Passiflora incarnata (Purple Passion Flower)

Scientific Name

Passiflora incarnata L.

Common Names

Purple Passion Flower, Apricot Vine, Maypop, Maypop Passion Flower, Passionflower, Passionvine, Passion Vine, True Passion Flower, Wild Apricot, Wild Passion Vine


Granadilla incarnata, Passiflora edulis var. kerii, Passiflora kerii, Passiflora rigidula

Scientific Classification

Family: Passifloraceae
Genus: Passiflora


Color: Pinkish-purple
Bloom Time: Summer


Passiflora incarnata is a rapid-growing tendril-climbing vine that is woody in warm winter climates and herbaceous (dies to the ground) in cold winter climates. Features three-lobed, dark green leaves and showy, fringed flowers with white petals and sepals, and a central crown of pinkish-purple filaments. The flowers are fragrant, up to 2.5 inches (6.3 cm) in diameter, and appear in summer. Fleshy, egg-shaped, edible fruits called Maypops appear in July and mature to a yellowish color in fall.

Passiflora incarnata - Purple Passion Flower
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How to Grow and Care

Their vibrant colors and heady fragrance make the Passion Flower a welcome addition to any garden. Unfortunately, because of its origins, most species of Passion Flower plant can't overwinter in many gardens in the United States. However, there are a few that will survive up to USDA plant hardiness zone 5. Most varieties will grow in Zones 7-10.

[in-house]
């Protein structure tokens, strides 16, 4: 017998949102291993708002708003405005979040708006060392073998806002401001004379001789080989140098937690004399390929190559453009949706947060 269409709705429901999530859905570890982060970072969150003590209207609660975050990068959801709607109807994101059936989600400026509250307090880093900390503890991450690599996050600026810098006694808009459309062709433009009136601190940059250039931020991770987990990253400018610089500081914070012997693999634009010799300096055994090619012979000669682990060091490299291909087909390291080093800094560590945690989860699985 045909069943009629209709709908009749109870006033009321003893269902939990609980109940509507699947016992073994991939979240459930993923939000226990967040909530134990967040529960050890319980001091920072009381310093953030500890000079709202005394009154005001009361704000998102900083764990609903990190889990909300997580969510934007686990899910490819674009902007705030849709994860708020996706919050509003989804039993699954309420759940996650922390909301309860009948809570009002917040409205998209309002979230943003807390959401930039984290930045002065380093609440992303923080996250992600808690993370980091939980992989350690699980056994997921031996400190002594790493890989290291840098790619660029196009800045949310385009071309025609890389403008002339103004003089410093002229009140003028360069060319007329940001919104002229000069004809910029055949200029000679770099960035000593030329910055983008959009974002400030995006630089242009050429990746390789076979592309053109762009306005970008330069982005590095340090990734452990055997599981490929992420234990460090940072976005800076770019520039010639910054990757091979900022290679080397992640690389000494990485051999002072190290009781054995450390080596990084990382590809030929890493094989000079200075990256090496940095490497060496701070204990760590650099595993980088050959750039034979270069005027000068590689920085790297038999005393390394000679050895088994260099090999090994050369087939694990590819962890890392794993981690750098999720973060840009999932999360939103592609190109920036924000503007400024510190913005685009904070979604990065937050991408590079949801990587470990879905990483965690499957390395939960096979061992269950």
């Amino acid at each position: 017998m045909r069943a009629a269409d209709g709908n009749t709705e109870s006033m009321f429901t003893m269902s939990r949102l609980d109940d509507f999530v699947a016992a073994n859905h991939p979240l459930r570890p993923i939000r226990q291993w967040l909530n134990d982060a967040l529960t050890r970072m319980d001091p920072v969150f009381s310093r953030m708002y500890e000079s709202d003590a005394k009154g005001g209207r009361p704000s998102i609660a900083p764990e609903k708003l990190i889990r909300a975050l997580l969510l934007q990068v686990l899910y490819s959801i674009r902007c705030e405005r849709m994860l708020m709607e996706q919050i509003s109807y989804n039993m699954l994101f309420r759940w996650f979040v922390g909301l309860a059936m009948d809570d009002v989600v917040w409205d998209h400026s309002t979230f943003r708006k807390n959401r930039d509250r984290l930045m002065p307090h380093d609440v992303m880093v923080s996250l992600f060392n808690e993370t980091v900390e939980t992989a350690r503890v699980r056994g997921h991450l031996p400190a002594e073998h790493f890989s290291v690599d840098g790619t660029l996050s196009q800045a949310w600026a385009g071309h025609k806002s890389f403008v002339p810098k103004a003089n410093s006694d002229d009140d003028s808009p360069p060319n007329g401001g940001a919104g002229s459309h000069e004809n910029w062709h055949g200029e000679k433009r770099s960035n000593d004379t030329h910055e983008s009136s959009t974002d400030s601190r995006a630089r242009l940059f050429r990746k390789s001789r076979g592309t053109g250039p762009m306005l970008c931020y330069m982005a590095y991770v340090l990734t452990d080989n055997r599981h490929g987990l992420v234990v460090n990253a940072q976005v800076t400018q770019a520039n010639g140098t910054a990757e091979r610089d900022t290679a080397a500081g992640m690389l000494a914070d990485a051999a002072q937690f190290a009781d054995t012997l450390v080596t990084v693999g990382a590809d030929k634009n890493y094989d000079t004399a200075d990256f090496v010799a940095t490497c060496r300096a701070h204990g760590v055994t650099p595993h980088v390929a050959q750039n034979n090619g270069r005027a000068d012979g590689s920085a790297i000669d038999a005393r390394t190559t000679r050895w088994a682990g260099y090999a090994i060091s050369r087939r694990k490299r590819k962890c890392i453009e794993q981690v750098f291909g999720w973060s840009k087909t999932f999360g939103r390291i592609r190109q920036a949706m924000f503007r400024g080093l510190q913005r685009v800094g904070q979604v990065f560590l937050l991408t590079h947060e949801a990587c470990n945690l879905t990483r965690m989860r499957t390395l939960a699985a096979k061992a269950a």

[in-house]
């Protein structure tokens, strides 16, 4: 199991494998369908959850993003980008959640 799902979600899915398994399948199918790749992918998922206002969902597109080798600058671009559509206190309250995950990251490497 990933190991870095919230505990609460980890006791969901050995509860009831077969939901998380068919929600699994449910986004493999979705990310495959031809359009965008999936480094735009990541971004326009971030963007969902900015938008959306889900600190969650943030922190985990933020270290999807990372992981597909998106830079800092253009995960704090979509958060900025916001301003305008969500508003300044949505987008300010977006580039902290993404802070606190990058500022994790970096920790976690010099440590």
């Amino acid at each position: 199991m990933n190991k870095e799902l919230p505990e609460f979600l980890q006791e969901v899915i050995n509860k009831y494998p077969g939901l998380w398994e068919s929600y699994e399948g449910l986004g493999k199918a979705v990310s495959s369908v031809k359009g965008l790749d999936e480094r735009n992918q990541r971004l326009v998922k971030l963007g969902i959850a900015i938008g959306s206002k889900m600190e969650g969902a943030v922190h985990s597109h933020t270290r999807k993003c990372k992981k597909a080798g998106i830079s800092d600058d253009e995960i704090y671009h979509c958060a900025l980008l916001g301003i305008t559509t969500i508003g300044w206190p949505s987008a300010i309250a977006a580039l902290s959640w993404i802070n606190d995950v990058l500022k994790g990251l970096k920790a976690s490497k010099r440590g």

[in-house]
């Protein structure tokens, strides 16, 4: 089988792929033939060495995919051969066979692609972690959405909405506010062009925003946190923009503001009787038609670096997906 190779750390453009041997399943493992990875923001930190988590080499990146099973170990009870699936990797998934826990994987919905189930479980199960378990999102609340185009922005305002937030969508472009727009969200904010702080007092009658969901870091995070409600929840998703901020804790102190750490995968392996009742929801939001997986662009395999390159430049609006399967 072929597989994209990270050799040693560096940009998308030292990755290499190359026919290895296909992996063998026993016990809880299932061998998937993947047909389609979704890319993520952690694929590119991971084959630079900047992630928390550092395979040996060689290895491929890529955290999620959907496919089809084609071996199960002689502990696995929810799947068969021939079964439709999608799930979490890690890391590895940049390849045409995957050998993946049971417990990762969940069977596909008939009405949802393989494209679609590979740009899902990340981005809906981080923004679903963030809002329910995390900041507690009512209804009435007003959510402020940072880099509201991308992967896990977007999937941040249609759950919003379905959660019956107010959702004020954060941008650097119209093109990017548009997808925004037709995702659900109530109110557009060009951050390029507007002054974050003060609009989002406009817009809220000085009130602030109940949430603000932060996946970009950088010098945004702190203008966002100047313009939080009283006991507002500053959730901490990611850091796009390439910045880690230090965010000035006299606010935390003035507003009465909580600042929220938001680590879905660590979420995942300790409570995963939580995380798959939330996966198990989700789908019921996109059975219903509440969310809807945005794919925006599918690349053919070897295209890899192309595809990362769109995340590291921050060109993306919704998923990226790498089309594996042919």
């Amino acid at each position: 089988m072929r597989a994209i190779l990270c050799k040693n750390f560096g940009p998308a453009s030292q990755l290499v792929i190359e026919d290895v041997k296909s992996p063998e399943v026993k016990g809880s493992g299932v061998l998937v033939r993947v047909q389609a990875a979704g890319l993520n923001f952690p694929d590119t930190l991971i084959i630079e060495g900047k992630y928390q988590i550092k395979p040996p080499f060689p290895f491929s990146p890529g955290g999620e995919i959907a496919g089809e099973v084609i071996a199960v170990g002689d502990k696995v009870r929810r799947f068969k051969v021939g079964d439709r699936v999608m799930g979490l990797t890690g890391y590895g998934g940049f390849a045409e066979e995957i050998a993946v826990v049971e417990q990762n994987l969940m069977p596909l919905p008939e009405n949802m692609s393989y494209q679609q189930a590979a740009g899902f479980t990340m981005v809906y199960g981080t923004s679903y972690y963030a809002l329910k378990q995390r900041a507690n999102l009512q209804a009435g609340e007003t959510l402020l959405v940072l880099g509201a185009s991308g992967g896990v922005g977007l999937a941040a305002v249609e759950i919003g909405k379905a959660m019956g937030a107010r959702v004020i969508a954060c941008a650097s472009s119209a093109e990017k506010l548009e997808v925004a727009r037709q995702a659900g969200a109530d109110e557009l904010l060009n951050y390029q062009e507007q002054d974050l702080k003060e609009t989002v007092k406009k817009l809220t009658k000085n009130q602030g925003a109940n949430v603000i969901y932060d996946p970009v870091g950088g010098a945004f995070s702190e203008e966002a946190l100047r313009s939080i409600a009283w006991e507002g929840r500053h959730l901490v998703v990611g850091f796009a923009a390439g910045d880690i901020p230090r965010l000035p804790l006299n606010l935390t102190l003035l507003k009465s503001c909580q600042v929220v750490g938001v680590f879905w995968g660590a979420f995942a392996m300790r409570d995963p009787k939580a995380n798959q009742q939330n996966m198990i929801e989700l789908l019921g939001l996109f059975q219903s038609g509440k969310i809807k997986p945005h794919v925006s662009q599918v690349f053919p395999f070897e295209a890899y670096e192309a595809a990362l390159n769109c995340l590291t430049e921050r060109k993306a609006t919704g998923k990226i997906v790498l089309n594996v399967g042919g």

Because they are vines, the best place for growing Passion Flower is along a trellis or fence. The tops will be killed off during winter, but if you mulch deeply, your Passion Flower plant will return with new shoots in the spring. Since growing Passion Flowers can reach 20 feet (6 m) in a single season, this dies back will help keep the vine under control.

Tropical Passion Flowers need full sun and well-drained soil. Two applications of a well-balanced fertilizer per year, once in early spring and one in midsummer, are all the Passion Flower care you'll need.

See more at How to Grow and Care for Passion Flowers.


A native of the southeastern United States, including southern Missouri, where it typically occurs in sandy soils, low moist woods, and open areas.


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